Evangelism is kind of a dirty word in the Episcopal Church. We don’t use it much. We don’t teach much about it and what it meant to Jesus and why it should mean something to us today. Evangelism is not politically correct.
But spreading the Good News is what Jesus set out to do and why He gathered around Him a group to multiply His efforts.
16 Then the eleven disciples went to Galilee, to the mountain where Jesus had told them to go. 17 When they saw him, they worshiped him; but some doubted. 18 Then Jesus came to them and said, “All authority in heaven and on earth has been given to me. 19 Therefore go and make disciples of all nations, baptizing them in the name of the Father and of the Son and of the Holy Spirit, 20 and teaching them to obey everything I have commanded you. And surely I am with you always, to the very end of the age.”
Growing the church again after years of steady decline in membership, attendance and pledge support is a challenge facing every mainline denomination. For the Episcopal Church in the United States the decline has averaged -3.3% per year in the key metrics. For the Diocese of California, the implications of this are profound.
At that current rate of decline, the Episcopal Diocese of Caifornia will have one-half the pledge units (<5000) in 2022 than it had in 2000. Similar decline in membership and average Sunday attendance means the Episcopal Church faces an existential threat to its relevance let alone vitality.
The reasons for decline are varied ranging from changing demographics, changes in family religious traditions as secularization pushes faith out of the public square, our schools and other places. And there are the self-inflicted wounds of churches who still believe they have a monopoly on people’s religious faith experiences. Then there are the endless conflicts of church politics, religious strife and other bad press that make church seem less inviting, less safe, less home.
The church has a big problem, but the Holy Spirit is calling us to trust Him with these burdens and follow our own Great Commission to go out there and make disciples of all the nations—starting with our neighbors. This is not a message we hear very much in the Episcopal Church because we have not had a theological tradition of being evangelists.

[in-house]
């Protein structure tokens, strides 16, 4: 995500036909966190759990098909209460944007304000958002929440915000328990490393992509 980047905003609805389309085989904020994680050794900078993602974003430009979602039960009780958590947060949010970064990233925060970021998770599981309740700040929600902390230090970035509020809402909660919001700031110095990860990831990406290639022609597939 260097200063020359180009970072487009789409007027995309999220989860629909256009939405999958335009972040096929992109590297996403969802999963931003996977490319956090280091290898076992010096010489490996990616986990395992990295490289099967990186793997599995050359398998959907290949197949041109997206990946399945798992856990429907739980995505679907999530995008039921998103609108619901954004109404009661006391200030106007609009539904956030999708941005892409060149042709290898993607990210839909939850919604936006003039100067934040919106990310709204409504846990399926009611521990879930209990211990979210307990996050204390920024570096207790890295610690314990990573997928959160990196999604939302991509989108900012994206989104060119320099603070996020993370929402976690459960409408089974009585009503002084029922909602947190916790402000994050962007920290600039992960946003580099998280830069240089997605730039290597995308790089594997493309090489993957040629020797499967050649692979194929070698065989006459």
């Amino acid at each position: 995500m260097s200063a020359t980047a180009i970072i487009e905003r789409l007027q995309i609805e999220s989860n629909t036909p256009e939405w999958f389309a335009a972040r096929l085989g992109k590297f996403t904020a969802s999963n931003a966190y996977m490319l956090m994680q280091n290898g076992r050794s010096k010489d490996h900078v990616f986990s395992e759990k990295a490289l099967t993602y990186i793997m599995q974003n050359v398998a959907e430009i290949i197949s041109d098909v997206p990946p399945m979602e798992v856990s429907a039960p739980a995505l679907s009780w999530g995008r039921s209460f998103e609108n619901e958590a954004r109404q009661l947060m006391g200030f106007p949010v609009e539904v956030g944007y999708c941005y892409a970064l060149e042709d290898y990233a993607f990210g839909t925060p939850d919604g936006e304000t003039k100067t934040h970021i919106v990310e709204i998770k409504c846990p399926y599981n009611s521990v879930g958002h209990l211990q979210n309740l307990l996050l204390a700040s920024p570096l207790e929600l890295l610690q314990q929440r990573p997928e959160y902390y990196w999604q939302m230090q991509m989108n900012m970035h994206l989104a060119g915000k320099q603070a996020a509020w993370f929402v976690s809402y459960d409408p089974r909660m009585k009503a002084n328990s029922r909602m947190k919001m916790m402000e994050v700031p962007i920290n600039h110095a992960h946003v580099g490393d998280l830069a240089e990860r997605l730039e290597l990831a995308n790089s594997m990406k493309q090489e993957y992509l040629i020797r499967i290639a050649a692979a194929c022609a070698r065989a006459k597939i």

What is it about evangelism that turns us off?
Maybe evangelism threatens our sense of safety? We like it in our congregational silos where we go through the motions and feel comforted by the sameness of the ritual. Most congregations I have belonged to have the same blinders on seeing themselves as unique and the idea of collaboration with others is something we assign to outreach performed safely from a distance. We’d rather send money than roll up our sleeves and work in the vineyard ourselves.
Growing the church is about growing community—and being in communities that thrive on faith, and love and the joy of being the Body of Christ means doing His work in the vineyard we are given to tend. It is Jesus calling us to live into our own Great Commission as disciples inviting others to join us. To do God’s work we have to put aside some of the old ways of the church that divide us, separate us from our mission in the vineyard and remember that we are sisters and brothers of the body of Christ.
“Jesus said, “Whoever welcomes you welcomes me, and whoever welcomes me welcomes the one who sent me. Whoever welcomes a prophet in the name of a prophet will receive a prophet’s reward; and whoever welcomes a righteous person will receive the reward of the righteous; and whoever gives even a cup of cold water to one of these little ones in the name of a disciple—truly I tell you, none of these will lose their reward.”
‘Whoever welcomes you welcomes me’ probably was not designed to mean shaking hands at the church door each Sunday and calling it quits for the week. Could it be that the church is no longer growing because we are no longer growing as the true Body of Christ? Are we guilty of just going through the motions?
Evangelism is not electrifying our sanctuary adding movie screens and professional bands like the Evangelicals have tried. Oh it brought in a crowd alright, but they only stayed as long as you kept on entertaining them. The current research suggests that the half-life of that approach to church growth may be short as the growth rate of the megachurches on average is now flat after years of big increases. Why? Probably for a lot of the same reasons mainline churches has declined—we lost sight of the real reason we showed up in the first place.
1 Corinthians 14:26
“So here is what I want you to do. When you gather for worship, each one you be prepared with something that will be useful for all: Sing a hymn, teach a lesson, tell a story, lead a prayer, provide an insight.”
Get the message?
- Visualize The Great Commission (churchgrowthprogram.com)
- Growing the Church is about Community (discernablefutures.wordpress.com)
- Parable of the Wicked Tenants: What are there Lessons for the Church Growth Program? (churchgrowthprogram.com)
- Officials of The Episcopal Church take new action to punish free speech (liturgical.wordpress.com)
- CHURCH2GO: Connecting the Body of Christ in an Episcopal Social Network (discernablefutures.wordpress.com)
- Episcopal Realities: Getting Back to Growth (discernablefutures.wordpress.com)